In Jeff Jarvis’s article on BuzzMachine called, “Bizarro Identity,” Jarvis, who has worked with various media businesses, explains the profound effect that media has on society.
Jarvis’s article describes the reality of online media outlets having the power to manipulate a person’s identity, as they do not allow users to “control and publish and set access to and rules for the use of its users identity online.” For example. Facebook lets people have control of their data, but it doesn’t allow people to create and transfer information. The extent to what we can share is things that we like, do and think. Although we are sharing our opinions, we are not completely in control of our data and what we have produced.
Jarvis states that there are three things needed for order in our social media outlets:
1.) Organization—Sites like Google organize information for us, there is no way for users to construct info the way they want to see it.
2.) Verification—People have the right to know if identities are true identities (Catfish accounts, hackers, etc.)
3.) Connections—Facebook does this well, making online use social, but there needs to be a greater link between information and relationships to enhance identities.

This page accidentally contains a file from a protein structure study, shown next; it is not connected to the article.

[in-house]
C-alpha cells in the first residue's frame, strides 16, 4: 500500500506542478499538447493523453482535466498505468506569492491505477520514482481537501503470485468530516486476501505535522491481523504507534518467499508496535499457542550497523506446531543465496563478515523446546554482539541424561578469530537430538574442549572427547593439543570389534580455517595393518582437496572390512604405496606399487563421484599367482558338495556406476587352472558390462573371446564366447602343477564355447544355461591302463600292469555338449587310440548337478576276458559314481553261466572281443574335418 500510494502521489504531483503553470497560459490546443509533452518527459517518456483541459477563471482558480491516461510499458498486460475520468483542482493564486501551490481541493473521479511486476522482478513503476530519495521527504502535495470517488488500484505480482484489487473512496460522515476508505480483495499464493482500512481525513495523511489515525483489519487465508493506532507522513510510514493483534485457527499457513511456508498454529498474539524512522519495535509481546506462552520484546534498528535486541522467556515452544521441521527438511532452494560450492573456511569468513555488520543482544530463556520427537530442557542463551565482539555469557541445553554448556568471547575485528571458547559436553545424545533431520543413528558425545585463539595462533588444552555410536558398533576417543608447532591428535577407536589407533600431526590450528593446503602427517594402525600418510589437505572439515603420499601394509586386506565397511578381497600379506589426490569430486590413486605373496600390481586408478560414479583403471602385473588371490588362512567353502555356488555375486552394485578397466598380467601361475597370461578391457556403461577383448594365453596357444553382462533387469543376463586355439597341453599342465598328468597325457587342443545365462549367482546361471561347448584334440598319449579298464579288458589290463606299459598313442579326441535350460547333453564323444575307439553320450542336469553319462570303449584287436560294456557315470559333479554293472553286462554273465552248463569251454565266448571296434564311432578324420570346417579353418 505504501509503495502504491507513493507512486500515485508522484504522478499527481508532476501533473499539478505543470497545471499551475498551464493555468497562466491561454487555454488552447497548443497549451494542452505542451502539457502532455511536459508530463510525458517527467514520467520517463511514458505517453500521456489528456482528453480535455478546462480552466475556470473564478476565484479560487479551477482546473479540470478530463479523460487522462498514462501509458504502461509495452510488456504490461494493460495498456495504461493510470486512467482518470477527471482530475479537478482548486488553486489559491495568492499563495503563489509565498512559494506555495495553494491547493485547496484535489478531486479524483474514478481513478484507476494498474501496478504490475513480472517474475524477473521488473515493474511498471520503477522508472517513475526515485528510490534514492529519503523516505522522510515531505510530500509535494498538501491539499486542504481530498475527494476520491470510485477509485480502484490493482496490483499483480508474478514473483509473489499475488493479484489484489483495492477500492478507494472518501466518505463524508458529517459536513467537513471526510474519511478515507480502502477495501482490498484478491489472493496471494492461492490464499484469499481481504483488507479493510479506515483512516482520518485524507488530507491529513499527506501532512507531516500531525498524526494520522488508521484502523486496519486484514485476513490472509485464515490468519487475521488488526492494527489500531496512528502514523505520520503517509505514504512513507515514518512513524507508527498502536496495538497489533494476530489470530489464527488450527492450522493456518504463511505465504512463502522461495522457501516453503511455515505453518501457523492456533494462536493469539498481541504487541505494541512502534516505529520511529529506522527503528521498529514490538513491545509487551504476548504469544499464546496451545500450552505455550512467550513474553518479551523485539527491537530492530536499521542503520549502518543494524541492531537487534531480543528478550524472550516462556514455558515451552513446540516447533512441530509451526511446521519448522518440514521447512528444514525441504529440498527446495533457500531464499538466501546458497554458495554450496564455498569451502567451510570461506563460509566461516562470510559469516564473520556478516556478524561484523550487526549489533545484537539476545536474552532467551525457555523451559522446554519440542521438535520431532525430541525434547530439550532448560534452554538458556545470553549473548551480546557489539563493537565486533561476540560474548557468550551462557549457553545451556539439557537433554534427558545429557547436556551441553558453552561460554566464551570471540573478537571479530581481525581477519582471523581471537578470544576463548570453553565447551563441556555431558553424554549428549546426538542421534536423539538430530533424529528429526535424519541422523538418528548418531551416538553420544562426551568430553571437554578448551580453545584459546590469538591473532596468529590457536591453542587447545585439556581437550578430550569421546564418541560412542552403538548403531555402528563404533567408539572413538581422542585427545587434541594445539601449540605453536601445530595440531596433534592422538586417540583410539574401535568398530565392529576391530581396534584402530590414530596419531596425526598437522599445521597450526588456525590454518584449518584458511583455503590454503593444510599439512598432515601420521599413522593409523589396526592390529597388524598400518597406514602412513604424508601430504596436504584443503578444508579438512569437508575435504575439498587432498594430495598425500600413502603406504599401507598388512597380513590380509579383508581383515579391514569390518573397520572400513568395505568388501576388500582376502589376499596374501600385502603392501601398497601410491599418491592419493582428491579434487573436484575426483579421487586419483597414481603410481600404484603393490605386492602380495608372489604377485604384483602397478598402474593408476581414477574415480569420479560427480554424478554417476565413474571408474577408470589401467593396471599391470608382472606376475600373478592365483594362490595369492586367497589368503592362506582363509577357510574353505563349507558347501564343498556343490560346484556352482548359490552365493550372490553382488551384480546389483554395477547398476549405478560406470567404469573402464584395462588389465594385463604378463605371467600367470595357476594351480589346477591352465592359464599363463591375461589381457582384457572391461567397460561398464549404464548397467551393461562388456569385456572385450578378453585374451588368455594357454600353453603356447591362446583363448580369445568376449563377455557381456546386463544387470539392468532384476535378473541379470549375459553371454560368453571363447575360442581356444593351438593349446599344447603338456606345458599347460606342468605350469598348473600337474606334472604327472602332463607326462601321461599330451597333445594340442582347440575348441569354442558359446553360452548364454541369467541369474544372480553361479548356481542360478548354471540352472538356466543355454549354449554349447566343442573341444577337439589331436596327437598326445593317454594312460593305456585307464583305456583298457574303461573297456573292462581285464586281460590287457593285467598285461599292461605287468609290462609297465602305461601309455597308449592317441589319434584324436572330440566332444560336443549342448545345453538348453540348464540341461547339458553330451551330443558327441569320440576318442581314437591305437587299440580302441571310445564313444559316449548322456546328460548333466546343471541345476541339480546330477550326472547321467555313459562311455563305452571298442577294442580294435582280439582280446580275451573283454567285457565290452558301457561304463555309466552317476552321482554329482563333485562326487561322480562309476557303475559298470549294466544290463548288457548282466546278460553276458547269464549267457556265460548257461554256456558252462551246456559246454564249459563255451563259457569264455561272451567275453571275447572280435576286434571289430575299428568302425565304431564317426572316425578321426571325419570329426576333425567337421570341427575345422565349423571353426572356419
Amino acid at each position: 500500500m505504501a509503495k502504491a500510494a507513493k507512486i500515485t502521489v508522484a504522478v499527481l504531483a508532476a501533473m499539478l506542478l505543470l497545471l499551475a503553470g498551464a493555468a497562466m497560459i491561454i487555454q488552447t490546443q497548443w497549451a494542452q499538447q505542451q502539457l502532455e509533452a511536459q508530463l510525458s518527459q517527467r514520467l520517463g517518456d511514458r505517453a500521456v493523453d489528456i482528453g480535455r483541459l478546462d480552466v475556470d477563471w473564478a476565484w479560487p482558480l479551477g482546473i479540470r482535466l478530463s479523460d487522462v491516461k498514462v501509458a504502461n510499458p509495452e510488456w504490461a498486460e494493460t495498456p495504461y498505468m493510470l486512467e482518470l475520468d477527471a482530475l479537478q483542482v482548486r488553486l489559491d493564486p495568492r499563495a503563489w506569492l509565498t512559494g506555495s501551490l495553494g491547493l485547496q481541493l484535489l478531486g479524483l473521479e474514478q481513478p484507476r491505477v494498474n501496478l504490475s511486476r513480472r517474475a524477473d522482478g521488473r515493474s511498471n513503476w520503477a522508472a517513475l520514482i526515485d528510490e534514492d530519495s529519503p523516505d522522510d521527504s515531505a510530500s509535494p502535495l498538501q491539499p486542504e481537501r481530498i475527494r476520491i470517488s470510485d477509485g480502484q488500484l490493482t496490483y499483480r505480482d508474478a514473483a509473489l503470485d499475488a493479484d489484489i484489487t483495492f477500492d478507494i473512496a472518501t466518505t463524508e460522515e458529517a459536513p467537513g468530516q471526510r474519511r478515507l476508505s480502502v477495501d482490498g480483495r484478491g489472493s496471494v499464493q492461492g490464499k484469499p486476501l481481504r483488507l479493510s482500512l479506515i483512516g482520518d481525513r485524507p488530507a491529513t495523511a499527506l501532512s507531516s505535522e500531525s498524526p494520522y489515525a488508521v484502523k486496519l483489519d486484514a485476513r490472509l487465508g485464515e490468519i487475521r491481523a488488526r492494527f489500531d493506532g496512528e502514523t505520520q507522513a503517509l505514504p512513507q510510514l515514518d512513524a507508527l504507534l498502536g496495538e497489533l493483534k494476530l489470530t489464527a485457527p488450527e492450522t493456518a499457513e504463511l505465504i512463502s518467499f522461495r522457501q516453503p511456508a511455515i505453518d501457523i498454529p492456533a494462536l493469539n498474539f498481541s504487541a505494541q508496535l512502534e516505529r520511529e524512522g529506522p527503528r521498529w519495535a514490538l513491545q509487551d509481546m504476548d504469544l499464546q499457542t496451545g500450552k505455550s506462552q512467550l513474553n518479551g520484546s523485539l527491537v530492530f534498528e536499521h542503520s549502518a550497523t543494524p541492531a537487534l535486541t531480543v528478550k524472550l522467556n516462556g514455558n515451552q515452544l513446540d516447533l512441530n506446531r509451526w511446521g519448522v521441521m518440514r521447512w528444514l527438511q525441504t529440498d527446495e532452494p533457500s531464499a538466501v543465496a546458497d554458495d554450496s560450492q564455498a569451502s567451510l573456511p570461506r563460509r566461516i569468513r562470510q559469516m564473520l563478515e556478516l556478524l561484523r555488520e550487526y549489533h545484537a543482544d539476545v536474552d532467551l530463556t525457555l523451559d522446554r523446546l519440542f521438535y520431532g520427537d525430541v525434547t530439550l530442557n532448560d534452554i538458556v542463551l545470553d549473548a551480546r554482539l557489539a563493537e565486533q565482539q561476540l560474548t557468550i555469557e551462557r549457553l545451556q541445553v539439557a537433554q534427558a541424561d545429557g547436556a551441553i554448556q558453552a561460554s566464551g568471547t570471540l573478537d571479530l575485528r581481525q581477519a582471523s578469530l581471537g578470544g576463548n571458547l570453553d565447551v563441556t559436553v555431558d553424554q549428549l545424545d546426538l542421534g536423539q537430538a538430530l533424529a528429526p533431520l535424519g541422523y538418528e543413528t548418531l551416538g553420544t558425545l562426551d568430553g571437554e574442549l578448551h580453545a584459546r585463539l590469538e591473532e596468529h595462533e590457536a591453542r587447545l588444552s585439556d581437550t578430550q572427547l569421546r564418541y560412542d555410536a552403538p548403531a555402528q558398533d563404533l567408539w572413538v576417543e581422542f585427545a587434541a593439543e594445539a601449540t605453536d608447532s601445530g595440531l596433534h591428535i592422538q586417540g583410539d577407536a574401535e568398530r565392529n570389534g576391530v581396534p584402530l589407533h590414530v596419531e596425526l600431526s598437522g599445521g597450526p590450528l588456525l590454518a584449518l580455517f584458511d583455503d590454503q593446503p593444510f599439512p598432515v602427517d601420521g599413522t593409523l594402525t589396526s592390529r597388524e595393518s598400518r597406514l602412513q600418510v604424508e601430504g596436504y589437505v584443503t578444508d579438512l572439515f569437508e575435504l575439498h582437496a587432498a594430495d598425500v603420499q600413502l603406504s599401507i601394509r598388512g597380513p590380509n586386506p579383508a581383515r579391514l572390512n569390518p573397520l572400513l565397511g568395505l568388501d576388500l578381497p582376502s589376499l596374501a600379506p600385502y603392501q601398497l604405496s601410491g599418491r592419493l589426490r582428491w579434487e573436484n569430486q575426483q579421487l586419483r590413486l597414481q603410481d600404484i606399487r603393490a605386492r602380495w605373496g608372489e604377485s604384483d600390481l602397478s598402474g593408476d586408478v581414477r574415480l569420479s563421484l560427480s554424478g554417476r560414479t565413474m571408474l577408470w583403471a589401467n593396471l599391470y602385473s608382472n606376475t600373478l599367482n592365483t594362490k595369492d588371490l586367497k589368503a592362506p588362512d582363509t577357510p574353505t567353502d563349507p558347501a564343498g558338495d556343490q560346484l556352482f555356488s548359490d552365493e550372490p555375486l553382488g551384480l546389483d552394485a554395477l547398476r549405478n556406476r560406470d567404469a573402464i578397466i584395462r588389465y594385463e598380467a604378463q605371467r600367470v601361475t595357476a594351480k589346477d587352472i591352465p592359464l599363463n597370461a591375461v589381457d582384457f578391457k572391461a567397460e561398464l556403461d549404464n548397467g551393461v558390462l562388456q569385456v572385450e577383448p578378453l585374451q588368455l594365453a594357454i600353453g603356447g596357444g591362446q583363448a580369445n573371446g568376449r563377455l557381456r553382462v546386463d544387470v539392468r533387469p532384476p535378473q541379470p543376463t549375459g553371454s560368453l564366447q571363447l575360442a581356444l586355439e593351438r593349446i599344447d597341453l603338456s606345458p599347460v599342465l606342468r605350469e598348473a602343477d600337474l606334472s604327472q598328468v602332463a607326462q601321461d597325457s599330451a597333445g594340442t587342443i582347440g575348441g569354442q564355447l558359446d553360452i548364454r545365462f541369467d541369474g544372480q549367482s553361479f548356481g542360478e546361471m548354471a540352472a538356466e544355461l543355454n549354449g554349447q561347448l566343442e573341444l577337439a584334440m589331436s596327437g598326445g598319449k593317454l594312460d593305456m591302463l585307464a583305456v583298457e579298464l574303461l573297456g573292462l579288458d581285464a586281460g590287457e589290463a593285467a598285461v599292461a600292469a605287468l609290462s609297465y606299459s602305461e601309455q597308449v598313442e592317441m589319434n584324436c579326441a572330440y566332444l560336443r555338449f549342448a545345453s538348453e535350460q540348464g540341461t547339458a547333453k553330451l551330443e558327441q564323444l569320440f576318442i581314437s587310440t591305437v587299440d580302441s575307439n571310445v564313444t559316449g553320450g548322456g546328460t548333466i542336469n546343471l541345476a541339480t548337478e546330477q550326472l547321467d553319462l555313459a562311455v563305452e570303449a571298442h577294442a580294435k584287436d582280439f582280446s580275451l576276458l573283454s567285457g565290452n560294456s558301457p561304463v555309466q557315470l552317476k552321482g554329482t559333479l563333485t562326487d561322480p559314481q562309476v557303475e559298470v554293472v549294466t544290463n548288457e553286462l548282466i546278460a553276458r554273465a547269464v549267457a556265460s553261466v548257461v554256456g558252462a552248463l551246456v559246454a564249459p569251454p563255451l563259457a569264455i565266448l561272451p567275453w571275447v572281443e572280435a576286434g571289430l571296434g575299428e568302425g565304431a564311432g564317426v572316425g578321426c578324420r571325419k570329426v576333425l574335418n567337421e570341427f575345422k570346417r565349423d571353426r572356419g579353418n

Identities online are not personalized, as online forums are solely interested in how their company can benefit and what they can do for their users online, and they ask these questions in the incorrect order. We, as users, do not have full control over our data and identities. We mainly share things that we identify with, such as places, sites, data and information. There is no value behind what we “like” and what our friends “like”—due to trends and the domino effect, this isn’t as significant as we believe it to be.
Almost every website holds some type of knowledge about its user’s distributed identities—thus, there needs to be verified identity, allowing people to be able to interact with the outside world and form authentic relationships. Ultimately, people can shape the way they look online.